Sodium is hiding in most of the processed food we eat, making it hard to shake the salt habit.
Sodium is an essential element of our diet. Our bodies cannot produce sodium so it must be consumed and it is essential for the many functions within our body. Sodium plays a role in muscle movements, cell structure, neural transmission – things our body is doing almost constantly. So having salt in our diet is important; the challenge lies in knowing how much is enough, and how much is too much.
The majority of Canadian adults and children exceed recommended sodium intake every day! The concern with this is that high sodium intake is directly linked to childhood hypertension and obesity which can in turn lead to adult health concerns such as heart disease and stroke.
Concern over the health impact of high sodium levels led to Health Canada forming the Sodium Working Group which issued a Sodium Reduction Strategy for Canada. Adequate Intake (AI) levels of sodium were established. This is the intake level that adequately meets all the body’s sodium needs, including exercise. Then Tolerable Upper Intake Levels, (UI) were determined. This is the absolute upper limit of sodium your body tolerates before making compensations that affect health.
The hidden culprit
There are 2,300 mg of sodium in a teaspoon of salt, but adding salt to food at the table only accounts for six percent of our daily intake. Salt added during cooking accounts for only six percent. Another 12 percent is naturally occurring in foods. That leaves a whopping 77 percent that is estimated to be hidden in commercially processed foods.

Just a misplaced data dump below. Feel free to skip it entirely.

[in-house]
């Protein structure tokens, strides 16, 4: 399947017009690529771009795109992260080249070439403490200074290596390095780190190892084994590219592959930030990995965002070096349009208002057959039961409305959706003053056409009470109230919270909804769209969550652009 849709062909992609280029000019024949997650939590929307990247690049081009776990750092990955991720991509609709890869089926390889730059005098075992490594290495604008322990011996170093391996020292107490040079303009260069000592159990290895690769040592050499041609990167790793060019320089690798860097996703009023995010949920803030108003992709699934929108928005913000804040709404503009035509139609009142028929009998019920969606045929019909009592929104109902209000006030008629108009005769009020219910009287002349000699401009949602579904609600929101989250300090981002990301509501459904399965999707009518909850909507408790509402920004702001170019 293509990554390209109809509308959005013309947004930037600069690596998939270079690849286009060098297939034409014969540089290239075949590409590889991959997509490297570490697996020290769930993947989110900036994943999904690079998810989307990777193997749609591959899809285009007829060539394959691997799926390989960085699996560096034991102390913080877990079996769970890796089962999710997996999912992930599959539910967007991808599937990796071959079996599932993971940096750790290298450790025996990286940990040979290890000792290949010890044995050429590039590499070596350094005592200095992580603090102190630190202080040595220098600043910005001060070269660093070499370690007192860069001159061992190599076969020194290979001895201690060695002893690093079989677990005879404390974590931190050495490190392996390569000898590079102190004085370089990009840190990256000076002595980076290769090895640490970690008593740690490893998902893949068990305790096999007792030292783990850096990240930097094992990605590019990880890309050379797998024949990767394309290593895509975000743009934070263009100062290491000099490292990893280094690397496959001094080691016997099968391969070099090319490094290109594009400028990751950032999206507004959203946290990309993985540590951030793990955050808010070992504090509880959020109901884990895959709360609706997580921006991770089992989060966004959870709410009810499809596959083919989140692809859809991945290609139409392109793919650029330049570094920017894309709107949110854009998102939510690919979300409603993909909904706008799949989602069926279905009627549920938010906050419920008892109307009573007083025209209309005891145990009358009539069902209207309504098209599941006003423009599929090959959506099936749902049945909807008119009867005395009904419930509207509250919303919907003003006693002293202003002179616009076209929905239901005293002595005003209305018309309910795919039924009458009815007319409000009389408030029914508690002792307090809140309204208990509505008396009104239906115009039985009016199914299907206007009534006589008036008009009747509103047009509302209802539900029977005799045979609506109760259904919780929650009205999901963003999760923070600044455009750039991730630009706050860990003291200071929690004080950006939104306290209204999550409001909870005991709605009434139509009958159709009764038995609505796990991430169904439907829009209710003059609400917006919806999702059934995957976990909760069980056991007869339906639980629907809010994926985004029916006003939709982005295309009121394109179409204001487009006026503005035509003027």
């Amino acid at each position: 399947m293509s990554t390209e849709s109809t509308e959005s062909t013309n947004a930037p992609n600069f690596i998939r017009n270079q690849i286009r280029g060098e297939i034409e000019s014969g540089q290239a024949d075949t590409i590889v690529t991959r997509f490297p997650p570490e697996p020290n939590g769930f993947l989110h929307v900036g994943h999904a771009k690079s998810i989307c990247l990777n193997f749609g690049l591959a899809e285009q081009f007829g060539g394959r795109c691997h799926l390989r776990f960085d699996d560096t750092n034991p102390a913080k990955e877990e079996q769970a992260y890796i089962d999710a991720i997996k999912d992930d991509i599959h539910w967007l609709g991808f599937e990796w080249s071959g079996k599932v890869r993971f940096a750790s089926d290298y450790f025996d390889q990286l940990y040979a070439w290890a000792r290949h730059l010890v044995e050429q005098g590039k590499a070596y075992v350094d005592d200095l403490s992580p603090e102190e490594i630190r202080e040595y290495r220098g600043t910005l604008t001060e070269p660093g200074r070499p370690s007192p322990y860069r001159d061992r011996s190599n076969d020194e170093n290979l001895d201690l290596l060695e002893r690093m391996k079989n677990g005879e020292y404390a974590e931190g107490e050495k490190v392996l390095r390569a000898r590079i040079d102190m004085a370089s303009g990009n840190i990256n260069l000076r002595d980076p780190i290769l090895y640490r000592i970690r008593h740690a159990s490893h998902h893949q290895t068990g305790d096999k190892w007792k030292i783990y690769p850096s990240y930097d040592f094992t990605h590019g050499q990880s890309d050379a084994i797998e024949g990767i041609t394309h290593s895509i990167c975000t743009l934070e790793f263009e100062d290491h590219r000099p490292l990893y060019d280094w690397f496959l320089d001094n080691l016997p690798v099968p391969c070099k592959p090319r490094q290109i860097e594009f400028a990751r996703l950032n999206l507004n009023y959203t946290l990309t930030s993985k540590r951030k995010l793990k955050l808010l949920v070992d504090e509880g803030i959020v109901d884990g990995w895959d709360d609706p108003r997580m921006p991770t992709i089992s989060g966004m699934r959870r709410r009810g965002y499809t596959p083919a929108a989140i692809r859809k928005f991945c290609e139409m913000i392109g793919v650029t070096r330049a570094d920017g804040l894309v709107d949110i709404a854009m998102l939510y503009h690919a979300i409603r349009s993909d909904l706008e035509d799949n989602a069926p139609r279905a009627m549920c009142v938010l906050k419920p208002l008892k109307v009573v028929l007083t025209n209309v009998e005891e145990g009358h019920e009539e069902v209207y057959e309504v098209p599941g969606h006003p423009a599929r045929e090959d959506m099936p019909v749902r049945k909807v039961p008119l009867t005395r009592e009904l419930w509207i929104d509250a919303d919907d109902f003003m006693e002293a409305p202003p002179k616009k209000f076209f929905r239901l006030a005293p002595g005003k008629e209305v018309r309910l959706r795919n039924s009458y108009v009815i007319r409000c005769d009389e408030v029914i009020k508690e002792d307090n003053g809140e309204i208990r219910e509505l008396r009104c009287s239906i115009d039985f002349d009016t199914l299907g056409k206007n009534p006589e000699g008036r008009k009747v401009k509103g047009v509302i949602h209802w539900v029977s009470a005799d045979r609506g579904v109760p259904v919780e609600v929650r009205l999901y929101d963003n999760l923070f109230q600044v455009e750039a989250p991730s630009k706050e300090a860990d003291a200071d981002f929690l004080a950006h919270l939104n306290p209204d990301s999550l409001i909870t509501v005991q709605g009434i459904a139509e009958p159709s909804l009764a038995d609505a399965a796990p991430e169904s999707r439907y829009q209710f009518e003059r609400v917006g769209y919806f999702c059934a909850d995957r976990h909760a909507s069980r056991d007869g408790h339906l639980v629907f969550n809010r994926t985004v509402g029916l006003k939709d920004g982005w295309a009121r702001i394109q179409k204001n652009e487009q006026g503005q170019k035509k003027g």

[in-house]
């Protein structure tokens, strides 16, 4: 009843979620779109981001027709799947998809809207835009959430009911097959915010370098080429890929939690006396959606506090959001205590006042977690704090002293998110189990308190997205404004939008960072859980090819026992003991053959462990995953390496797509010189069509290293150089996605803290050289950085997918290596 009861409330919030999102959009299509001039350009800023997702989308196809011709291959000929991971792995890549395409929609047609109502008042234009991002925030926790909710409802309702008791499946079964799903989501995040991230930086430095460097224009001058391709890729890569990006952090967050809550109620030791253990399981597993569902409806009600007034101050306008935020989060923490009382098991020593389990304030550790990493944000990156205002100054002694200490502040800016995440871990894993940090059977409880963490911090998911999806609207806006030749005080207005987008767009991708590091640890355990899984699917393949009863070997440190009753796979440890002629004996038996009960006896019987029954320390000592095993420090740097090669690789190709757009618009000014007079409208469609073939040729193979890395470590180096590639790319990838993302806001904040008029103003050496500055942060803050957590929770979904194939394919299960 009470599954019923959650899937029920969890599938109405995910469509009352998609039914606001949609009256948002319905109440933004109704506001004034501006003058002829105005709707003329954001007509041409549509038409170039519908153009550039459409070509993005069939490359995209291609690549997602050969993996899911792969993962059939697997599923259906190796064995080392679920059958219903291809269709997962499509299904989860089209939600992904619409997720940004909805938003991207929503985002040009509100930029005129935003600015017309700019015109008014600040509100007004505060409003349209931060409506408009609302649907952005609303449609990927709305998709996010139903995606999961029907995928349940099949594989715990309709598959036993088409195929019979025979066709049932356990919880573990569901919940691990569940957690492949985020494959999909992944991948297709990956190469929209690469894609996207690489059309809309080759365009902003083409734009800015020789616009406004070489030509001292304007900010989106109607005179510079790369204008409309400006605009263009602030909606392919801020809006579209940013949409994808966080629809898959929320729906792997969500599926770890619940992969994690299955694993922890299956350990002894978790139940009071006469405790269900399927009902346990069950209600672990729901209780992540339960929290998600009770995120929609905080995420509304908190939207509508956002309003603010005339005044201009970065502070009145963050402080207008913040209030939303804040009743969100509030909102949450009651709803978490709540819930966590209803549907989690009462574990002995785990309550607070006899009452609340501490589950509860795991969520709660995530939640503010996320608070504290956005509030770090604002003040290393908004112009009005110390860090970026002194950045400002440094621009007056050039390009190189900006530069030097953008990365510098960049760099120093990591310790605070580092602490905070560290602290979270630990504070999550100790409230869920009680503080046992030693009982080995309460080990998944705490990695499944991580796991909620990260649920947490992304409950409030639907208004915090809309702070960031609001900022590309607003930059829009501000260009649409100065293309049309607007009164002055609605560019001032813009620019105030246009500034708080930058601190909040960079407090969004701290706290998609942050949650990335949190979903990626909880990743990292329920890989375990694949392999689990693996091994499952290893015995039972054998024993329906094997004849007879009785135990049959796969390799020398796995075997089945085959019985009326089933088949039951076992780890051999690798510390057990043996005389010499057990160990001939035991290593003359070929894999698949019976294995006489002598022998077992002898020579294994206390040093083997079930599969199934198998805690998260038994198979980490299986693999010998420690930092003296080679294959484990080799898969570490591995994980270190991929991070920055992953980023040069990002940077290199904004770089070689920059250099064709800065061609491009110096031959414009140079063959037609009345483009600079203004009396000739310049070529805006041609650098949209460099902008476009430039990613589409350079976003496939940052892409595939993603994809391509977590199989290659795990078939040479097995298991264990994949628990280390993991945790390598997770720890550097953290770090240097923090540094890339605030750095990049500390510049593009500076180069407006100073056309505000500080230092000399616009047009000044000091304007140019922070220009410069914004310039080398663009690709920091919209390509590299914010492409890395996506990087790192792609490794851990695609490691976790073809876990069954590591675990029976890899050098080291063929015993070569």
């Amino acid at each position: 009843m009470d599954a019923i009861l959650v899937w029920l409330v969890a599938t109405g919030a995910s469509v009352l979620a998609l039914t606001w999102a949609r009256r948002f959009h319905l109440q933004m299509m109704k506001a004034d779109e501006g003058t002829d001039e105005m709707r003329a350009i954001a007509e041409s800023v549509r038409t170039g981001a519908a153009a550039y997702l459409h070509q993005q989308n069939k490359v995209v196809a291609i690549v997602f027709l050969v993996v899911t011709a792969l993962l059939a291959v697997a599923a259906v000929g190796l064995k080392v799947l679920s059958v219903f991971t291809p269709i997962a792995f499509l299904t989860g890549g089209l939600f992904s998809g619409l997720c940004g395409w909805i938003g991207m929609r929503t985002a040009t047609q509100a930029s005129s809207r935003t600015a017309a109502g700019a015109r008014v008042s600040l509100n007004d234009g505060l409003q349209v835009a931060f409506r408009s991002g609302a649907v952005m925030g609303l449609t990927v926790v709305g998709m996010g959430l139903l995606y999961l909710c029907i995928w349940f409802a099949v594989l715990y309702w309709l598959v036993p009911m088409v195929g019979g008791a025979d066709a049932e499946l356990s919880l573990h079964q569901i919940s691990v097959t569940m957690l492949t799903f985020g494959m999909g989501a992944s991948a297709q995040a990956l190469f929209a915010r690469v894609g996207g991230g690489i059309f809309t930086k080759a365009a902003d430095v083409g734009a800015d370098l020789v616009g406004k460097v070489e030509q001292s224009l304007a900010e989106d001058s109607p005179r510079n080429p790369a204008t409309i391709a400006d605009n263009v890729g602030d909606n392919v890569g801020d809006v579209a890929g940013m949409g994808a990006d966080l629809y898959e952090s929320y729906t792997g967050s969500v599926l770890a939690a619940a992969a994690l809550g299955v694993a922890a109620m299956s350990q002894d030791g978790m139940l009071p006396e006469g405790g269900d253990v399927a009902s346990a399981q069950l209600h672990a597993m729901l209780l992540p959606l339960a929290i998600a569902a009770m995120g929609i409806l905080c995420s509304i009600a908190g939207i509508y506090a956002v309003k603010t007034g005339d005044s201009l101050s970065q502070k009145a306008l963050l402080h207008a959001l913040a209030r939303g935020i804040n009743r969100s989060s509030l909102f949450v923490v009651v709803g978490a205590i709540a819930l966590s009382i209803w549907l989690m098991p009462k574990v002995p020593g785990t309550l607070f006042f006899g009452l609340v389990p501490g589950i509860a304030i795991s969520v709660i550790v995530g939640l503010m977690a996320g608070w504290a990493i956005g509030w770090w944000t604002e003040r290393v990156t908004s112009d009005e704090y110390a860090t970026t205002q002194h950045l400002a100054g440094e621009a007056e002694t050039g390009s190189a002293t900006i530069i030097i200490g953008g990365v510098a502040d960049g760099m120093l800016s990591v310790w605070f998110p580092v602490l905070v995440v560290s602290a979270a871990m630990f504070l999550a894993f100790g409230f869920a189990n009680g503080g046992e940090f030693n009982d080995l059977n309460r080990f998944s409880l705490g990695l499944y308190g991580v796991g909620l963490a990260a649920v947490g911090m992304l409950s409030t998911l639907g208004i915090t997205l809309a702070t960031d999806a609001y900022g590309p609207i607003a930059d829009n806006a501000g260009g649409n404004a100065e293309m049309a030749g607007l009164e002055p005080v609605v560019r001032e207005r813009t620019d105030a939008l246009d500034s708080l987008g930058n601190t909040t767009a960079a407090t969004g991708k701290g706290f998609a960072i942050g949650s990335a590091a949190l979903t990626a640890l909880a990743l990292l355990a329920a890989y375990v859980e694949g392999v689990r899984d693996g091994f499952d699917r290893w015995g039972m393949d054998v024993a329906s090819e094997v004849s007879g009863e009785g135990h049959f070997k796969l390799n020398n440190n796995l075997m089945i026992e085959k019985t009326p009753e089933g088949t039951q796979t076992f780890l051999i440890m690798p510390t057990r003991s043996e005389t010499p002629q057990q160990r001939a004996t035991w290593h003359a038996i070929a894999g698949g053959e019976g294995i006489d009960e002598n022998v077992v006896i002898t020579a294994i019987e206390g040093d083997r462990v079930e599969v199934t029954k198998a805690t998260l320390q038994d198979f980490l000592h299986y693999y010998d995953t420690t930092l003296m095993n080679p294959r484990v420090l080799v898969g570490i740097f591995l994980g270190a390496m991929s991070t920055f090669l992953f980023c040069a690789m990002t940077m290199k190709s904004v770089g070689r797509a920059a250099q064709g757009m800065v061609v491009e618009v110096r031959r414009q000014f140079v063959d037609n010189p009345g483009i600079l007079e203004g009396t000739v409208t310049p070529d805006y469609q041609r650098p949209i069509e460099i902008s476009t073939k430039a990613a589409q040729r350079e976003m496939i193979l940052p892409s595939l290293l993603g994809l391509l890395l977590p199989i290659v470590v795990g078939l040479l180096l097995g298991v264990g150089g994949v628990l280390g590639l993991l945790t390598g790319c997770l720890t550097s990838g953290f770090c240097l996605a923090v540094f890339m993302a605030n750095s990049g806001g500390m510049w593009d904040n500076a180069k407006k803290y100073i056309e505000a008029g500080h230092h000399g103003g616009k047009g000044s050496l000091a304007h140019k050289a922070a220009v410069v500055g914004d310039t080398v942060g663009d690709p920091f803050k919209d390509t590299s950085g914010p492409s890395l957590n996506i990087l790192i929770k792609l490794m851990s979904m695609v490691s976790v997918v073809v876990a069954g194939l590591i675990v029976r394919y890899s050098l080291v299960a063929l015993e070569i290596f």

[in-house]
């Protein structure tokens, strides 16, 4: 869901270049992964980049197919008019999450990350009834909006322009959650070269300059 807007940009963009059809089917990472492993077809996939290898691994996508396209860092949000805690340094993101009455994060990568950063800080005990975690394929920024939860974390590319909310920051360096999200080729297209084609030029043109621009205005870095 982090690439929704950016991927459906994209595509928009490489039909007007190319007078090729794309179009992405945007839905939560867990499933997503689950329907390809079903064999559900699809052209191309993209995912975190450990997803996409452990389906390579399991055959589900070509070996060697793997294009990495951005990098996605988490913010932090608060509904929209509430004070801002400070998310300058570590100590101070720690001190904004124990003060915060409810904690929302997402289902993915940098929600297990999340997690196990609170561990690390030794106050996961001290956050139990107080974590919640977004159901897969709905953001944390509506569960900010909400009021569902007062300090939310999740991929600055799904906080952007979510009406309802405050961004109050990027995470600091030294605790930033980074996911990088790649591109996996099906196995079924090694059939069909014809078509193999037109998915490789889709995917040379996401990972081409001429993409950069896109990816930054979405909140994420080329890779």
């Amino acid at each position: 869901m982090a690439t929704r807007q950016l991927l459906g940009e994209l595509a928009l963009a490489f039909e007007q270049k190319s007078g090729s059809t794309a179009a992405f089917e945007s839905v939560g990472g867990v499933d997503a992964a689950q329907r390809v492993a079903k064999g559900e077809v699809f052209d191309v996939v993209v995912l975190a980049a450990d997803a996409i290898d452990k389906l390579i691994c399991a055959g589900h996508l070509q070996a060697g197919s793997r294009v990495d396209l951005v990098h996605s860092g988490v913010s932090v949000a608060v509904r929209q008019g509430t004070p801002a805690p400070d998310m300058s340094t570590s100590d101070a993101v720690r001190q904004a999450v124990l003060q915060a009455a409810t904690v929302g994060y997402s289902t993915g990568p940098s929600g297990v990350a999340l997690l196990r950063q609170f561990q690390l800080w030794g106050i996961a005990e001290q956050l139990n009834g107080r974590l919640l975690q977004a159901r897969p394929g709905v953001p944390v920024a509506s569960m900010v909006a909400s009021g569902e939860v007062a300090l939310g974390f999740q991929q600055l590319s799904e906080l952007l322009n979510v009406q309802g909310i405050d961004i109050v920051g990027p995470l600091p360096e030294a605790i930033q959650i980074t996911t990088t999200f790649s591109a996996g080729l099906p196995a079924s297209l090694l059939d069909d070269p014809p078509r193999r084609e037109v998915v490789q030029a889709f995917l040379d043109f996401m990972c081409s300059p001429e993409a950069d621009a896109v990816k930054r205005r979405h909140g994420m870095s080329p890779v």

So, the best way to reduce sodium levels in your family’s diet is to reduce the amount of processed foods you eat.
Part of the challenge for parents is that most “child friendly” foods in supermarkets and restaurants are the highest in sodium. Breakfast cereals, chicken fingers or nuggets, mini pizzas, french fries, pasta, cheeseburgers or hot dogs are among the worst sodium offenders.
A single meal of a cheeseburger and fries, even in child serving size, will exceed the daily UI of sodium for a child. So you turn to something that seems healthier, such as a ham and cheese sandwich – but even those have surprisingly high sodium levels. Add it up:
- two slices whole wheat bread – 350 mg
- slice of packaged sandwich ham – 750 mg
- slice of processed cheese – 260 mg
- teaspoon of mayonnaise – 90 mg
That’s a total of 1,450 mg … a side of potato chips adds another 300 mg!
Children require far less sodium than adults. Sodium levels for children from the Sodium Working Group:
|Age||Adequate intake||Upper intake|
|1-3||1,000 mg||1,500 mg|
|4-8||1,200 mg||1,900 mg|
|9-13||1,500 mg||2,200 mg|
|14-18||1,500 mg||2,300 mg|
Shifting your family’s diet away from processed foods and towards whole fresh foods takes time, so don’t beat yourself up if you rely on processed foods now and again. Here are some ideas:
- Eat more fruits and vegetables.
- Substitute sliced cucumbers, carrot sticks and rolled lettuce leaves for french fries or make your own fries by cutting up fresh potatoes into “fries,” toss in olive oil, bake.
- Choose sodium-reduced or sodium-free products.
- Ensure children drink plenty of water.
- Exercise daily to help the body to excrete sodium.
Yvonne Camus is a registered holistic nutritionist in Mississauga, Ont., and the mother of three children.